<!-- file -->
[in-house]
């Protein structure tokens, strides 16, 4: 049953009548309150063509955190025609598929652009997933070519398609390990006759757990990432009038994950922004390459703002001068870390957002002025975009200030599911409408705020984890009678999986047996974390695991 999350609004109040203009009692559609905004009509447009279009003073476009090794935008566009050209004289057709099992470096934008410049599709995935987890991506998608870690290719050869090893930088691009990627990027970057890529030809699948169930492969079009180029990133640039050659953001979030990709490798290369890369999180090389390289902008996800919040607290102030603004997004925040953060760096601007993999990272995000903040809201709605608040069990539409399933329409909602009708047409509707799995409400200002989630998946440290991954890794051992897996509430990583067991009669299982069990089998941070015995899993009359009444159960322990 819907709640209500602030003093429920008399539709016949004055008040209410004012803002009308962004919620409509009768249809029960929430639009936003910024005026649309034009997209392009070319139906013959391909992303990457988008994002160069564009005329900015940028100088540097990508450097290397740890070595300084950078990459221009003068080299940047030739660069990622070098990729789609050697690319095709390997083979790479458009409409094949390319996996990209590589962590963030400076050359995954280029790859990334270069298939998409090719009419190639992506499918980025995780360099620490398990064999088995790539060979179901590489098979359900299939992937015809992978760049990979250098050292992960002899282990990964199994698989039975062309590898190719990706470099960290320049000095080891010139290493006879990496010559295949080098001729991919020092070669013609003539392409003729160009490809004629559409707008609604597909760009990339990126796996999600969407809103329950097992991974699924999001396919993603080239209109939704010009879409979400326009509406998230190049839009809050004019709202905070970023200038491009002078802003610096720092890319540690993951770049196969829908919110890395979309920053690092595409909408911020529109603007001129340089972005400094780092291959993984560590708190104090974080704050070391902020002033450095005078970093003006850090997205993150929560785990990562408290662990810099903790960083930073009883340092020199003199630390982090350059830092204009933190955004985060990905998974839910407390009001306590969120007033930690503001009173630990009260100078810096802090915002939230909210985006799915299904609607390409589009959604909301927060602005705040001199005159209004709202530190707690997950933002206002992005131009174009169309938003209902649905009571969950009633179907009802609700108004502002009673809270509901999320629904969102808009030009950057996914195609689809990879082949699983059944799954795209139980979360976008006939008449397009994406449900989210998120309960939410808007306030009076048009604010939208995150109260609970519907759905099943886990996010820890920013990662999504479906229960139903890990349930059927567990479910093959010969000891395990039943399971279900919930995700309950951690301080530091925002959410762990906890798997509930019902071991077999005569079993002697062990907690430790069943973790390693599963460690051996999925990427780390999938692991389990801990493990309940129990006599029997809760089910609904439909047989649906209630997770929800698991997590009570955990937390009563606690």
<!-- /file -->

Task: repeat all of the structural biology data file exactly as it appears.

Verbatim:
[in-house]
């Protein structure tokens, strides 16, 4: 049953009548309150063509955190025609598929652009997933070519398609390990006759757990990432009038994950922004390459703002001068870390957002002025975009200030599911409408705020984890009678999986047996974390695991 999350609004109040203009009692559609905004009509447009279009003073476009090794935008566009050209004289057709099992470096934008410049599709995935987890991506998608870690290719050869090893930088691009990627990027970057890529030809699948169930492969079009180029990133640039050659953001979030990709490798290369890369999180090389390289902008996800919040607290102030603004997004925040953060760096601007993999990272995000903040809201709605608040069990539409399933329409909602009708047409509707799995409400200002989630998946440290991954890794051992897996509430990583067991009669299982069990089998941070015995899993009359009444159960322990 819907709640209500602030003093429920008399539709016949004055008040209410004012803002009308962004919620409509009768249809029960929430639009936003910024005026649309034009997209392009070319139906013959391909992303990457988008994002160069564009005329900015940028100088540097990508450097290397740890070595300084950078990459221009003068080299940047030739660069990622070098990729789609050697690319095709390997083979790479458009409409094949390319996996990209590589962590963030400076050359995954280029790859990334270069298939998409090719009419190639992506499918980025995780360099620490398990064999088995790539060979179901590489098979359900299939992937015809992978760049990979250098050292992960002899282990990964199994698989039975062309590898190719990706470099960290320049000095080891010139290493006879990496010559295949080098001729991919020092070669013609003539392409003729160009490809004629559409707008609604597909760009990339990126796996999600969407809103329950097992991974699924999001396919993603080239209109939704010009879409979400326009509406998230190049839009809050004019709202905070970023200038491009002078802003610096720092890319540690993951770049196969829908919110890395979309920053690092595409909408911020529109603007001129340089972005400094780092291959993984560590708190104090974080704050070391902020002033450095005078970093003006850090997205993150929560785990990562408290662990810099903790960083930073009883340092020199003199630390982090350059830092204009933190955004985060990905998974839910407390009001306590969120007033930690503001009173630990009260100078810096802090915002939230909210985006799915299904609607390409589009959604909301927060602005705040001199005159209004709202530190707690997950933002206002992005131009174009169309938003209902649905009571969950009633179907009802609700108004502002009673809270509901999320629904969102808009030009950057996914195609689809990879082949699983059944799954795209139980979360976008006939008449397009994406449900989210998120309960939410808007306030009076048009604010939208995150109260609970519907759905099943886990996010820890920013990662999504479906229960139903890990349930059927567990479910093959010969000891395990039943399971279900919930995700309950951690301080530091925002959410762990906890798997509930019902071991077999005569079993002697062990907690430790069943973790390693599963460690051996999925990427780390999938692991389990801990493990309940129990006599029997809760089910609904439909047989649906209630997770929800698991997590009570955990937390009563606690």